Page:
Yesterday, I published a column by attorney William Choslovsky about the Algonquin mom who, after researching how various states treated developmentally disabled adults, decided that Tennessee provided the best care.
She drove her 19-year old daughter, whom she was unable to continue caring for, there and abandoned her after she entered a bar to go to the bathroom.
Choslovsky pointed out that Illinois State officials finally did what a compassionate state should have done in the first place.
But only after they declared her in “crisis.” That is, her mother essentially had to manufacture a “crisis.”
When I was State Representative, how many times did I receive desperate phone calls from parents of adult children who were so, so worried about what would happen to their child after they died?
There were so few placements and such long waiting lines that a call from my legislative assistants, pretty much miracle workers in manipulating the state bureaucracy, was sometimes insufficient to get a placement. (Their casework was so good that people from throughout McHenry County called and came for help on all sorts of subjects.)
Even when I called, I couldn’t always succeed, despite the fact I was on the Appropriations Committee that handled the relevant department’s budget.
A call from a legislator or his/her office sometimes created the “crisis” that Choslovsky pointed out Eva Cameron created by her trip to Tennessee. (I wonder if Eva Cameron contacted her State Rep. and Senator before implementing her Tennessee strategy.)
Illinois officials just got embarrassed enough by all the negative publicity to do what they should have done in the first place.
There was a public relations “crisis.”
Now consider there are 10-20,000 DD adults living with their parents in Illinois.
That is one huge number of families of which Algonquin’s Eva Cameron was just one.
Choslovsky educated me on the scope of the problem.
First, there are about 2,000 DD residents.
They each cost the state about $150,000 a year.
There are 6,000 DD adults living in what are called Intermediate Care Facilities. These are places that house over 8 clients.
Next, another 9,000 DD residents – usually a bit higher functioning – live in “Community Integrated Living Arrangements” (CILAs), which are small homes or apartments “integrated” in the “community.” These “homes” have less than 8 residents and are the type of housing that advocacy groups push because they are not large “institutions.”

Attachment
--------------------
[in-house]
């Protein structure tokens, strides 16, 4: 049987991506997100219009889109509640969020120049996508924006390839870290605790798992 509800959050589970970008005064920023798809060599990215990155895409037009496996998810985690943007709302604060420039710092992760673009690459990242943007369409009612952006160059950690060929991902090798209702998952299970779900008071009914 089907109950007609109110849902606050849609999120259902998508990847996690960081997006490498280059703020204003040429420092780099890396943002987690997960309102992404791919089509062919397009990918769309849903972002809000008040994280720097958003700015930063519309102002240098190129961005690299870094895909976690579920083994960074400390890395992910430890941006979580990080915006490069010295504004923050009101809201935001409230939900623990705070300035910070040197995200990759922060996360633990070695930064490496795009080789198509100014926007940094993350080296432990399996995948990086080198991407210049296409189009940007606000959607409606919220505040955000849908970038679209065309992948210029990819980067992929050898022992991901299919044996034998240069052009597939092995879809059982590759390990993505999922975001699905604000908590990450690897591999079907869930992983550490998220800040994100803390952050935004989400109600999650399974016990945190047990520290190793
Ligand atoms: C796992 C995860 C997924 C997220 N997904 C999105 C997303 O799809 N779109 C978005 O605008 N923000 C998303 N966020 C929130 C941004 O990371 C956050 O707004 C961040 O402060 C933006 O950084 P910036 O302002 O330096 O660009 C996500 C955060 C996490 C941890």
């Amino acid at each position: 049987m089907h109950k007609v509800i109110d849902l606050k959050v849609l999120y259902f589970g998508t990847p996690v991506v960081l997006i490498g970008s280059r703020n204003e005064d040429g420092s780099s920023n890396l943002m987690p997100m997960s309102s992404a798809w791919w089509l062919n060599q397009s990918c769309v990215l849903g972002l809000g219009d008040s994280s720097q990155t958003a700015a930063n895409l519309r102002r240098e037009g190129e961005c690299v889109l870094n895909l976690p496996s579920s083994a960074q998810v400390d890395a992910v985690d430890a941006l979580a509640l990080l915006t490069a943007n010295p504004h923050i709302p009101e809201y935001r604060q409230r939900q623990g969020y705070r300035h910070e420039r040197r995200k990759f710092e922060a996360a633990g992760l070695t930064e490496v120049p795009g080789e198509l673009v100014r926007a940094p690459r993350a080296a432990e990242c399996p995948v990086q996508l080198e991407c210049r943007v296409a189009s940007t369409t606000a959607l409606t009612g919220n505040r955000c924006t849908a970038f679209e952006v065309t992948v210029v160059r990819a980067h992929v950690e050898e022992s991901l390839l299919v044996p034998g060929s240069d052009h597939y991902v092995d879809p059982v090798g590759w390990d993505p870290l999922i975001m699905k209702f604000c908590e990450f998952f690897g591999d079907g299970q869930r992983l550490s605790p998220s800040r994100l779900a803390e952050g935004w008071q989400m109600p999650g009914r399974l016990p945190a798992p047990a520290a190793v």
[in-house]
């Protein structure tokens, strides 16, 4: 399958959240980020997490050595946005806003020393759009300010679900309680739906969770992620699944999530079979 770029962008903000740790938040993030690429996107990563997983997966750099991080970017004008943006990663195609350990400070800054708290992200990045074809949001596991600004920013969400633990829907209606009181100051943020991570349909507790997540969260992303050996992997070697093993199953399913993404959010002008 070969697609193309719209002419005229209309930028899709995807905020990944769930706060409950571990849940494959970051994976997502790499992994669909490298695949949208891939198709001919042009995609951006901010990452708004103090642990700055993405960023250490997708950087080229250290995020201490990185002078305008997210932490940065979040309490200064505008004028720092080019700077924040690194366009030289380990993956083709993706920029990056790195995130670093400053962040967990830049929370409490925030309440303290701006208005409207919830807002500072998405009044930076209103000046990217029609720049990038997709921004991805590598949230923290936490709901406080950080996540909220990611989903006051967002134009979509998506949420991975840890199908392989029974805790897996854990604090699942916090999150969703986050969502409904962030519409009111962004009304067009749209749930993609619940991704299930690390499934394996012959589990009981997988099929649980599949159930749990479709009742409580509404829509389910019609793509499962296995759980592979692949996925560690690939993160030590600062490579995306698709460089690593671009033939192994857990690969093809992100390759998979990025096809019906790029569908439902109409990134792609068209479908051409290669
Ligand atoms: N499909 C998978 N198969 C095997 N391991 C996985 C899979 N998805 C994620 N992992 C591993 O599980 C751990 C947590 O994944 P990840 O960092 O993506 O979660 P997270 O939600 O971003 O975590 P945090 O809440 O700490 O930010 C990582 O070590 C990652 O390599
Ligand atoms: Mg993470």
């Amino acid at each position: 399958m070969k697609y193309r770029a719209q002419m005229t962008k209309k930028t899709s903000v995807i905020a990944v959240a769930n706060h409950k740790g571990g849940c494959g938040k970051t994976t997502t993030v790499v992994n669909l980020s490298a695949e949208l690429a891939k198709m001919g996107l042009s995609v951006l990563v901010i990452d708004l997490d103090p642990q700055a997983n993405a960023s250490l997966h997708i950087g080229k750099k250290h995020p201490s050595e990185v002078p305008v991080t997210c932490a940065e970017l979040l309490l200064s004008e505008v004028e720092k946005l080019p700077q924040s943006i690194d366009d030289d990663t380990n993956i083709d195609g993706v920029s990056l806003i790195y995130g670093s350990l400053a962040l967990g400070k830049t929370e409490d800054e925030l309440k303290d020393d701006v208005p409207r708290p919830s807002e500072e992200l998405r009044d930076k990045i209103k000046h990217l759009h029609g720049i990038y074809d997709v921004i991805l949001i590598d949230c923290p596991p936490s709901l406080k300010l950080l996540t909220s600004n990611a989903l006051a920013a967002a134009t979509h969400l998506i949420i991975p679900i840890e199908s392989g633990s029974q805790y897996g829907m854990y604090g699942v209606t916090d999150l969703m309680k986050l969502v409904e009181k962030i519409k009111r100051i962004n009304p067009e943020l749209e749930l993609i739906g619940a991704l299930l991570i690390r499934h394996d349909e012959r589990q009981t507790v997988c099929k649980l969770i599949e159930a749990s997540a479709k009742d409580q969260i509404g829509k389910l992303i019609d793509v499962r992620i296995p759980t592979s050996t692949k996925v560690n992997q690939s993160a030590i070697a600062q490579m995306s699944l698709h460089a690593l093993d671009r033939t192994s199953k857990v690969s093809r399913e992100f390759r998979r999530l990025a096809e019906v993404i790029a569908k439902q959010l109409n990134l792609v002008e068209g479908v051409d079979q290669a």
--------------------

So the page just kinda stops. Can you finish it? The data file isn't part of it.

These CILA homes also cost the state about $50,000 per resident, basically the same as the ICF homes.
So, if you’re keeping score, that’s about 17,000 DD residents the state now pays for: 2000 at about $150,000 each and 15,000 at about $50,000 each.
If you stop there, at least one conclusion is self evident: if the state closed the eight remaining state institutions that cost $150,000 for each resident and moved them to ICFs or CILAs, there could be huge savings.
To his credit, Governor Pat Quinn has started to close some of the facilities, but ironically he faces opposition from the public unions – the very unions that helped him win his razor thin election in 2010.
The unions he made promises to he would not cut their jobs.
And what could all the savings be used for: the fourth – and biggest – group:
the 10,000-20,000 families with DD kids who receive no services.
That’s right, in Illinois about 17,000 DD residents receive care while between 10,000 to 20,000 wait for any services.
From a cost-benefit basis, Choslovsky and pretty much anyone who can do such an analysis would conclude that getting people out of state DD institutions would free up money to provide similar services in the not-for-profit sector.
This is where AFCSME union officials start talking about how the employees will be hurt.
But, what is the purpose of government?
To provide jobs or services.
I would argue the latter.
And living in our communities are 10-20,000 families who getting no help at all.
McHenry County has more than it would otherwise because our mental health-DD property tax, passed by referendum, is a magnet to families seeking the services that Pioneer Center was formed to provide.
There’s $20 million that could be made available for Intermediate Care Facilities or Community Integrated Living Arrangements.
What kind of a society would not care for such individuals?
Well, folks, Illinois is such a society.